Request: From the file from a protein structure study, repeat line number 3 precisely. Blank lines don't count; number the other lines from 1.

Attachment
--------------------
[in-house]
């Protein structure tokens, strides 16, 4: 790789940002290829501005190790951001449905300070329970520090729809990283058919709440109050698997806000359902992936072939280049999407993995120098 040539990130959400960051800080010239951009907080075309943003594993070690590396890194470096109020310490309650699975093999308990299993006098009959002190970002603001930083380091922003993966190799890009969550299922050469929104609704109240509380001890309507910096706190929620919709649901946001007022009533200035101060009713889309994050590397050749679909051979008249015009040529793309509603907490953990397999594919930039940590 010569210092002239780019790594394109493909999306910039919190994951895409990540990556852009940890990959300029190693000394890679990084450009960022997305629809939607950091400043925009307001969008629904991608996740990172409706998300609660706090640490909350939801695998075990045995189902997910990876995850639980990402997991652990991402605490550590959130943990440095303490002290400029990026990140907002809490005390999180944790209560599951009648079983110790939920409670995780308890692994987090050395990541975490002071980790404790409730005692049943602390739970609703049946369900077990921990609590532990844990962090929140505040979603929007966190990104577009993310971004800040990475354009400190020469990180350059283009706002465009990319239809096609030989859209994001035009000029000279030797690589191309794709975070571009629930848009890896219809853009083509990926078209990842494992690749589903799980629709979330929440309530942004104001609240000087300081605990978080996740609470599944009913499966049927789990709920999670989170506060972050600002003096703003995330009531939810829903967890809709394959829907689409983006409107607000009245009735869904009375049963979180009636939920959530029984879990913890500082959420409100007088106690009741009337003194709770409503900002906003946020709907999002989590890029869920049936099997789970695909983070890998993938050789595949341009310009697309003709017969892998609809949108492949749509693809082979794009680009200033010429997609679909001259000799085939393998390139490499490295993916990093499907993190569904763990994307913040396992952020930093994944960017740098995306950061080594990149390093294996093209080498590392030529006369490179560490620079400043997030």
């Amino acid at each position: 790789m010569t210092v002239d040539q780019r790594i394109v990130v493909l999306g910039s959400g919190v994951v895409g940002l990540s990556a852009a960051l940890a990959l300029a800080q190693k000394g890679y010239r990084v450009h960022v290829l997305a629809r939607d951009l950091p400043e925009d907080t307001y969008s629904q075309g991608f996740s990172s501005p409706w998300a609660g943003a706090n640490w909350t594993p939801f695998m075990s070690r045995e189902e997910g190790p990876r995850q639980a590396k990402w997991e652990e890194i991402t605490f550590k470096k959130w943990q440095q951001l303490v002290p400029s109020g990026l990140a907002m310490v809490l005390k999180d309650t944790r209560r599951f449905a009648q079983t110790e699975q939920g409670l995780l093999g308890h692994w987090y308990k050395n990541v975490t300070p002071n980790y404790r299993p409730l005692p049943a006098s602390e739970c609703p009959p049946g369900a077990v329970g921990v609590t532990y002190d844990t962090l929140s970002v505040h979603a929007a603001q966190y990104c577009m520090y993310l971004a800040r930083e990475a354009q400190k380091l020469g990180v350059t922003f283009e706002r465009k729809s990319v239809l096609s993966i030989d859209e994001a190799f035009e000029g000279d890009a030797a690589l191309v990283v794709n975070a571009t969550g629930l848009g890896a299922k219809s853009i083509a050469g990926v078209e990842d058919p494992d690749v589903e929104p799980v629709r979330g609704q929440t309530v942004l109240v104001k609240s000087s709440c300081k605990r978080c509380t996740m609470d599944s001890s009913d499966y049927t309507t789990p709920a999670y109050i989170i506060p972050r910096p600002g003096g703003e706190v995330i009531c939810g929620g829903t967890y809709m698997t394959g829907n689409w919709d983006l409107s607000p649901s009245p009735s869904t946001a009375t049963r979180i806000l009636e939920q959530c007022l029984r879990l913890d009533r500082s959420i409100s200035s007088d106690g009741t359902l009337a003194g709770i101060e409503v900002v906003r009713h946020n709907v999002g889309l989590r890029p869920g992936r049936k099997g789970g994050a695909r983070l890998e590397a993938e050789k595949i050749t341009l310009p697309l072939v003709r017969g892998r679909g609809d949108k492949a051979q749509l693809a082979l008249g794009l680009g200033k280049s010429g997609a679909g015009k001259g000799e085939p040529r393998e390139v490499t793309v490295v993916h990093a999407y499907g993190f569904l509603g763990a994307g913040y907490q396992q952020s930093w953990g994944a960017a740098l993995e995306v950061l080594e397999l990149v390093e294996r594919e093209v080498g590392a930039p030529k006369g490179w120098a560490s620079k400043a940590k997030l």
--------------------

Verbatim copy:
């Amino acid at each position: 790789m010569t210092v002239d040539q780019r790594i394109v990130v493909l999306g910039s959400g919190v994951v895409g940002l990540s990556a852009a960051l940890a990959l300029a800080q190693k000394g890679y010239r990084v450009h960022v290829l997305a629809r939607d951009l950091p400043e925009d907080t307001y969008s629904q075309g991608f996740s990172s501005p409706w998300a609660g943003a706090n640490w909350t594993p939801f695998m075990s070690r045995e189902e997910g190790p990876r995850q639980a590396k990402w997991e652990e890194i991402t605490f550590k470096k959130w943990q440095q951001l303490v002290p400029s109020g990026l990140a907002m310490v809490l005390k999180d309650t944790r209560r599951f449905a009648q079983t110790e699975q939920g409670l995780l093999g308890h692994w987090y308990k050395n990541v975490t300070p002071n980790y404790r299993p409730l005692p049943a006098s602390e739970c609703p009959p049946g369900a077990v329970g921990v609590t532990y002190d844990t962090l929140s970002v505040h979603a929007a603001q966190y990104c577009m520090y993310l971004a800040r930083e990475a354009q400190k380091l020469g990180v350059t922003f283009e706002r465009k729809s990319v239809l096609s993966i030989d859209e994001a190799f035009e000029g000279d890009a030797a690589l191309v990283v794709n975070a571009t969550g629930l848009g890896a299922k219809s853009i083509a050469g990926v078209e990842d058919p494992d690749v589903e929104p799980v629709r979330g609704q929440t309530v942004l109240v104001k609240s000087s709440c300081k605990r978080c509380t996740m609470d599944s001890s009913d499966y049927t309507t789990p709920a999670y109050i989170i506060p972050r910096p600002g003096g703003e706190v995330i009531c939810g929620g829903t967890y809709m698997t394959g829907n689409w919709d983006l409107s607000p649901s009245p009735s869904t946001a009375t049963r979180i806000l009636e939920q959530c007022l029984r879990l913890d009533r500082s959420i409100s200035s007088d106690g009741t359902l009337a003194g709770i101060e409503v900002v906003r009713h946020n709907v999002g889309l989590r890029p869920g992936r049936k099997g789970g994050a695909r983070l890998e590397a993938e050789k595949i050749t341009l310009p697309l072939v003709r017969g892998r679909g609809d949108k492949a051979q749509l693809a082979l008249g794009l680009g200033k280049s010429g997609a679909g015009k001259g000799e085939p040529r393998e390139v490499t793309v490295v993916h990093a999407y499907g993190f569904l509603g763990a994307g913040y907490q396992q952020s930093w953990g994944a960017a740098l993995e995306v950061l080594e397999l990149v390093e294996r594919e093209v080498g590392a930039p030529k006369g490179w120098a560490s620079k400043a940590k997030l």